Jane Austen’s Will: It Used to Be So Easy

Many clients are shocked when they see the sheer volume of paper in a truly well-done estate plan.  A trust by itself can be hundreds of pages, not to mention the other 6 to 16 documents you may or may not have—depending on your family situation. You may find that the “simple” estate plan you thought you were getting has turned into something of a size that would rival War and Peace

It didn’t always used to be this way.  The last will and testament of the great Jane Austen, for example, was only one paragraph long:

I Jane Austen of the Parish of Chawton do by this my last will I testament give and bequeath to my dearest sister Cassandra Elizabeth everything of which I may die possessed, or which may be hereafter due to me, subject to the payment of my Funeral expences, & to a Legacy of £50. to my Brother Henry, & £50 to Mde de Bigeon – which I request may be paid as soon as convenient. And I appoint my said dear sister the executrix of this my last will & testament.

Jane Austen

April 27 1817

Although this simplicity may have worked in 1817 England, it isn’t practical in the here and now.  Things just aren’t that simple anymore.  First of all, although Austen appoints her sister Cassandra as the executrix of her will, the will itself neglects to specify what powers are included in that appointment, leaving Cassandra effectively unable to carry out Austen’s wishes.  Secondly, the will neglects to make alternative provisions—what if Cassandra had unexpectedly died before Jane? Also notably lacking (from our contemporary perspective) are any provisions for estate taxes. And finally, discerning readers may notice that the will does not include the signatures of any witnesses, something which is absolutely necessary in order to execute a valid will today.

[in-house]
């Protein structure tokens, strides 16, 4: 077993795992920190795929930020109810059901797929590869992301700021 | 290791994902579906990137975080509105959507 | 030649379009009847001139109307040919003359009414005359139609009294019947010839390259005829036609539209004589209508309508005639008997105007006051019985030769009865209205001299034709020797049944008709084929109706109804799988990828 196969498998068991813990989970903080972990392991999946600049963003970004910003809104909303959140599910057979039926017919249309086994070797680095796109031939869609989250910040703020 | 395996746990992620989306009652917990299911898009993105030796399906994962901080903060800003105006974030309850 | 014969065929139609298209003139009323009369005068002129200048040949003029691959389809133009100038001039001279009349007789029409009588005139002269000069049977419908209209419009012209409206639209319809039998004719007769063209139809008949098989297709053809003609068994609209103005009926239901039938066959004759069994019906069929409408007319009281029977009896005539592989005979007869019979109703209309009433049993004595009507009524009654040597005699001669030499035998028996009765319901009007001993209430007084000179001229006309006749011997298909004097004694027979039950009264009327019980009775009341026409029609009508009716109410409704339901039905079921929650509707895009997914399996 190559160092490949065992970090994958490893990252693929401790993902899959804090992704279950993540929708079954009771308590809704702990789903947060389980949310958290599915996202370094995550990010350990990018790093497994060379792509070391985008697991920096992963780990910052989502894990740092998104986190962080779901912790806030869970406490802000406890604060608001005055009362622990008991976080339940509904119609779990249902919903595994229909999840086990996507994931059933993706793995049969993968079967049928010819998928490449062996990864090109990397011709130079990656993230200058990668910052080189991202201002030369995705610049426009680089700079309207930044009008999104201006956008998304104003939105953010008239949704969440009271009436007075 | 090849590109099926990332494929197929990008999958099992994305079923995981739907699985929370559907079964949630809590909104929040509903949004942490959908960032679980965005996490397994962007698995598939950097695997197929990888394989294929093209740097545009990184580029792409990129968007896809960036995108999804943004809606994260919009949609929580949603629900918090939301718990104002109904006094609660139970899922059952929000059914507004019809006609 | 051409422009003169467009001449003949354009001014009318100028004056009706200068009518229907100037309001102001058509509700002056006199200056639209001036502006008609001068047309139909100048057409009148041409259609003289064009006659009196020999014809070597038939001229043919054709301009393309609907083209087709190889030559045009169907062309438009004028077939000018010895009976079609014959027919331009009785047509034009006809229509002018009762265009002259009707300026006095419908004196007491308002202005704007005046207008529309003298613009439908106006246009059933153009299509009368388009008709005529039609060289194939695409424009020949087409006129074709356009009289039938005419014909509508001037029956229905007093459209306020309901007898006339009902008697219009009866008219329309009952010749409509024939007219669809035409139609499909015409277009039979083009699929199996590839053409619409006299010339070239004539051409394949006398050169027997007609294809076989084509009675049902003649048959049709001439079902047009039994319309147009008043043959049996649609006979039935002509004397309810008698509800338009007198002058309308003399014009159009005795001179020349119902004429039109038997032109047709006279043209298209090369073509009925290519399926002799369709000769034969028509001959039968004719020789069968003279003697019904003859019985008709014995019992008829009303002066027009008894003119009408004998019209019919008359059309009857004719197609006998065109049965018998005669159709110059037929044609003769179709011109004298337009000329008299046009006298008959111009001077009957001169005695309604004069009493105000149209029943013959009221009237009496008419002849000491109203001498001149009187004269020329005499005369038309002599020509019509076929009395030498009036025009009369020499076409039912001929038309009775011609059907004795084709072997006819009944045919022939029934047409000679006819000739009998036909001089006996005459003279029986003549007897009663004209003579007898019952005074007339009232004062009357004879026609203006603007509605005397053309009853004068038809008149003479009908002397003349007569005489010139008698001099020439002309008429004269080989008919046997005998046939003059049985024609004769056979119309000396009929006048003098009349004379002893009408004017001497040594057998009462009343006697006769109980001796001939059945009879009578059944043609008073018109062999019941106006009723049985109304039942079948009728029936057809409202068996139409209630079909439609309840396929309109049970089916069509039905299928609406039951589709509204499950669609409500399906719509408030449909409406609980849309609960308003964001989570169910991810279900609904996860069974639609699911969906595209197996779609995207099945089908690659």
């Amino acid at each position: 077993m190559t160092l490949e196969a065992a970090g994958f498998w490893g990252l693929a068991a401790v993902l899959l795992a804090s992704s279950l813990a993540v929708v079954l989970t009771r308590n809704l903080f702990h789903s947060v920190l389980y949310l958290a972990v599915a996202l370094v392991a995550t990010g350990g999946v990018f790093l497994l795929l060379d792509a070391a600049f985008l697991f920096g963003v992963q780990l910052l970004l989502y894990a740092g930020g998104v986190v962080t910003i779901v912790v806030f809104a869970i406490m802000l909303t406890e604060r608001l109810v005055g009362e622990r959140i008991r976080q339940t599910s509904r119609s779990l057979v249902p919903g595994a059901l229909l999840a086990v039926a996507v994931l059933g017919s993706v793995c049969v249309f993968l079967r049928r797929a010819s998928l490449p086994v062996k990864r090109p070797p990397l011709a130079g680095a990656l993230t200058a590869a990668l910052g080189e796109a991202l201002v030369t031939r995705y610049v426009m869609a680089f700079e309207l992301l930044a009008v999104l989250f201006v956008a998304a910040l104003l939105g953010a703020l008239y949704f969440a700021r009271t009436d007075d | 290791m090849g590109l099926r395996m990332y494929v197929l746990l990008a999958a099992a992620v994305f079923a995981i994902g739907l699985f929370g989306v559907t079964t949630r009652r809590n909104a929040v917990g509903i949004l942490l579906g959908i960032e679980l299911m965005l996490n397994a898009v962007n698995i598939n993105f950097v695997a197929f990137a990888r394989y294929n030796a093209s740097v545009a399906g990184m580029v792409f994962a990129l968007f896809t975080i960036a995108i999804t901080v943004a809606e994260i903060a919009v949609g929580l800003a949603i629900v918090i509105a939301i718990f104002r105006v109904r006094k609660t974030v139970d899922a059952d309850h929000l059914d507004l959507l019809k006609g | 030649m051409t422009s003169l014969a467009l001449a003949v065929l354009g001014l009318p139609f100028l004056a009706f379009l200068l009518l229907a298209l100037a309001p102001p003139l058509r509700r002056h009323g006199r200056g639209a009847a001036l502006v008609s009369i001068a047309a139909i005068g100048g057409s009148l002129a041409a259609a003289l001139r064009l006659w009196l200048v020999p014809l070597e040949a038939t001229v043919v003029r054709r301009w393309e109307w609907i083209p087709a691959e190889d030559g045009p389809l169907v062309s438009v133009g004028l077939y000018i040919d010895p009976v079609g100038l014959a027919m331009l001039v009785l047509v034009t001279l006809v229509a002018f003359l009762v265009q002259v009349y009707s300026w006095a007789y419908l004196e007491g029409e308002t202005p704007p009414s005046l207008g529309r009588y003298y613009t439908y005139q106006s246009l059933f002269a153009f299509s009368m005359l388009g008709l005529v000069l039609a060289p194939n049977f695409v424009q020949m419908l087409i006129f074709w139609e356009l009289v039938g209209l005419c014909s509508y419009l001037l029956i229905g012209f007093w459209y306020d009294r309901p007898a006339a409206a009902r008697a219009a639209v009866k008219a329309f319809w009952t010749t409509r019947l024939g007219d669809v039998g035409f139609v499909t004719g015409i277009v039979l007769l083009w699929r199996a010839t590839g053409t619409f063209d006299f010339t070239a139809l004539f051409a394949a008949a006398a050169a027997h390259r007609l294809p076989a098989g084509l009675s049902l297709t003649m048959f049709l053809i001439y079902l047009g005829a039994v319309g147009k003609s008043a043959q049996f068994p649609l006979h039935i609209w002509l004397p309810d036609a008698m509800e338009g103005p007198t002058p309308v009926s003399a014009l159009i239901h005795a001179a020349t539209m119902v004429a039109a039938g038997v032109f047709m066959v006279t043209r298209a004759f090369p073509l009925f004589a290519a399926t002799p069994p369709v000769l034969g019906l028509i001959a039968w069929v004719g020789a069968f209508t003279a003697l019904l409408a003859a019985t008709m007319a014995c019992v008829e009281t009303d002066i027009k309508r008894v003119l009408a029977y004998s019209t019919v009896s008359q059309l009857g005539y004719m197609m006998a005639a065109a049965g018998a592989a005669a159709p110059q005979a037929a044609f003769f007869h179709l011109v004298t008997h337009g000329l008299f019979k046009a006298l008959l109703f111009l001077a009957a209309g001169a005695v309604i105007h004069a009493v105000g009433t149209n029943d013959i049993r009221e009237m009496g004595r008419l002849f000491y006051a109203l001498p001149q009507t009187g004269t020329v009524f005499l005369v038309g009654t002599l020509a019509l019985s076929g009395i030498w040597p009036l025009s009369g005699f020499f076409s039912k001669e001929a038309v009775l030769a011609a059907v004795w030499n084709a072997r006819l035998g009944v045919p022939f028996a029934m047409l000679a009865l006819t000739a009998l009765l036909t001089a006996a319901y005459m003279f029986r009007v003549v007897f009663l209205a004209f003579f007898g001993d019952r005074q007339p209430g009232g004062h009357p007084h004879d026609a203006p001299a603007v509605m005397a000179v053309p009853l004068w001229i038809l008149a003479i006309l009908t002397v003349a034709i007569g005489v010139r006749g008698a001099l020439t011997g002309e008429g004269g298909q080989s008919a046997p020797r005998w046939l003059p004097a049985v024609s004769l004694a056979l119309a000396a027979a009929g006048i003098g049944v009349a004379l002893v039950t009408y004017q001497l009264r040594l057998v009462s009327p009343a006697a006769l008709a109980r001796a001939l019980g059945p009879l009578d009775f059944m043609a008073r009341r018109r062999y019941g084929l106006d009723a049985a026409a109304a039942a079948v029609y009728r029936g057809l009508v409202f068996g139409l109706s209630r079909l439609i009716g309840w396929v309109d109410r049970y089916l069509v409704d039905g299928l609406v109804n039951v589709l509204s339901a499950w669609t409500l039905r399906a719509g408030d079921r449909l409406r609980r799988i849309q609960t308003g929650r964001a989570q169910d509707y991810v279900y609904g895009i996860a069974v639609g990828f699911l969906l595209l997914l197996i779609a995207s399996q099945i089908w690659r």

We all may long for simpler times, especially when it comes to something most people think will only benefit their heirs and not themselves; but many of the rules and regulations that are dismissively thought of as “hoops to jump through” are there for your best interest.  They exist to protect your heirs and your legacy from fraud, misuse, greed and neglect.  Far from being a chore, creating a thoughtful and legally valid will these days is actually an act of love… One might even say it’s a matter of sense and sensibility (with the exception of holographic wills, which are often created in emergency situations, are entirely hand written, and do not require the signatures of witnesses.)

If you have a question regarding Wills or Living Trusts in Sacramento California please contact us at 916-380-7105 or visit the Estate Planning section on our website. Call today and we will connect you with an experienced Sacramento Living Trust and Probate Lawyer. After you have spoken with one of our Sacramento Probate attorneys, we can schedule you a free face to face appointment to discuss your circumstances. If you have questions or are considering any aspect of estate planning, living trusts, wills, long term care, or probate,  we can help! Call us now at 916-380-7105. We look forward to hearing from you and assisting you with any and all estate planning needs.